In the American system, a film can opt to not be certified at all providing that this is stated clearly. In the UK, certification is done by an autonomous body called the British Board of Film Certification. It is not the job of the censor to ensure public morality or preserve religious sensibility as it is being done here. In a bizarre turn of events, the regional censor board in Karnataka has taken grave objection and refused to certify some films depicting the lives of reformers from an earlier age who actually fought superstition. I find it hilarious that the promotion of rationality in a film should be found more offensive than a political leader with snakes wrapped around his neck or conducting expensive yagnas in a state which is reeling from drought.
I have often heard people asking why our films don’t fare too well on the international stage. I know that our song and dance formula and family values are tried and tested themes. But, barring a few, our films are not breaking any creative barriers. It took a foreigner to make a film like Slumdog Millionaire on very Indian themes. A foreigner has made the hugely enjoyable Best Exotic Marigold Hotel again in India and on an Indian theme. I will bet you my bottom dollar that if a genuinely creative film were made which has a religious or sexual theme, our censors would get all sniffy about it.
What Mr Jaitley has done is to move one step closer to giving young film makers a chance to unleash their creativity without the snipping sound of Mr Nihalani’s scissors in the background. To get back to Spectre, it could easily be downloaded and watched in its unedited form. And honestly, I can see that many great film makers may not even want their films to be screened here if silly cuts and needless words are substituted in them. Many of our own film makers have confessed to being baffled by the cuts imposed by the censors. They have said that often these have disrupted the flow of the film and made it jumpy and odd.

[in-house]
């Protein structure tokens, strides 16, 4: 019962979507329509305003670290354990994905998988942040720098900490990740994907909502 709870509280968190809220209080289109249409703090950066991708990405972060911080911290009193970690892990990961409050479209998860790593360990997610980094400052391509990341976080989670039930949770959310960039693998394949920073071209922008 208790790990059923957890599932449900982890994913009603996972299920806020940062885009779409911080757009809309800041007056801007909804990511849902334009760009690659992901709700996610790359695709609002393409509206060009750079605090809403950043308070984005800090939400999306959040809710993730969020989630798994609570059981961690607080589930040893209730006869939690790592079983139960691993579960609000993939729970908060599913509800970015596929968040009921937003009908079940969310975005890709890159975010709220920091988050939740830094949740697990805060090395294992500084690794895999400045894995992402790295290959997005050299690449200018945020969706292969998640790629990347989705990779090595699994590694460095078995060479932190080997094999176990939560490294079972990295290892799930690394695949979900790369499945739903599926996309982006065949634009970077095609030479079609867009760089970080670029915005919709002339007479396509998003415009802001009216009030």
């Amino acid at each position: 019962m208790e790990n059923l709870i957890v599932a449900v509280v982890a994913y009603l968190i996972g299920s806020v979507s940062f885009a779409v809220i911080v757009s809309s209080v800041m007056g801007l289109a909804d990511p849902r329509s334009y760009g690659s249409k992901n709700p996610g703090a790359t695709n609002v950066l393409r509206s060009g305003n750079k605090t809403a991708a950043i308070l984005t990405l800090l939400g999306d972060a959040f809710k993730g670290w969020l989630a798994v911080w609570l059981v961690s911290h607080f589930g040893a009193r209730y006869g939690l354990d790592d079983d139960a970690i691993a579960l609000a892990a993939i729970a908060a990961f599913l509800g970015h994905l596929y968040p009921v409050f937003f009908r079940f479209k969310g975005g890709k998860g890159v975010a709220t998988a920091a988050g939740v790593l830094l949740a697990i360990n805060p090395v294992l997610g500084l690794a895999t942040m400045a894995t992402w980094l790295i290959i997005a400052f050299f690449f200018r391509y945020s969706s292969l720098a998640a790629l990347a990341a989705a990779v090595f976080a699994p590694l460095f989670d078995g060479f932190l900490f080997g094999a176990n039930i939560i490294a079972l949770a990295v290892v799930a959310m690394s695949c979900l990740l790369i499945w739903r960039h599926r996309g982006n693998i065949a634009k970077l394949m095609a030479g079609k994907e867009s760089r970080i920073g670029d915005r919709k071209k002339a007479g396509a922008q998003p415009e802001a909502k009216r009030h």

This is the time to revamp the entire certification process. It should not comprise political appointees who know nothing about films or the process. Facing a rather belligerent television anchor, Mr Nihalani confessed his ignorance about a number of iconic films thrown at him. I would imagine that the first qualification of a certifying authority would be a sound knowledge of the subject.
The other day I watched a re-run of the Gladiator, for which Russell Crowe won an Oscar award. The scenes of gladiatorial contests in ancient Rome were gory and stomach-churning, to say the least. But it was a part of the story and could not have been edited out or minimised in any way. Many films, like for example, the Godfather trilogy, have scenes of extreme violence, and yet they make for compelling viewing. The violence seems almost organic in its context.
I can only hope that the Benegal-led panel will bring some realism into our certification process, moving it away from censorship. The very word censorship seems antediluvian. If people are denied parts of a film, they will simply see them through other media vehicles. And the so-called custodians of morality and sensibilities are so out of sync with today’s India, barring the really loony fringe. Let us not give audiences sanitised films, if they don’t like a particular scene they are at liberty not to waste their money watching it, but that choice should belong to them, not the Nihalanis of the world who would like to keep us permanently infantilised.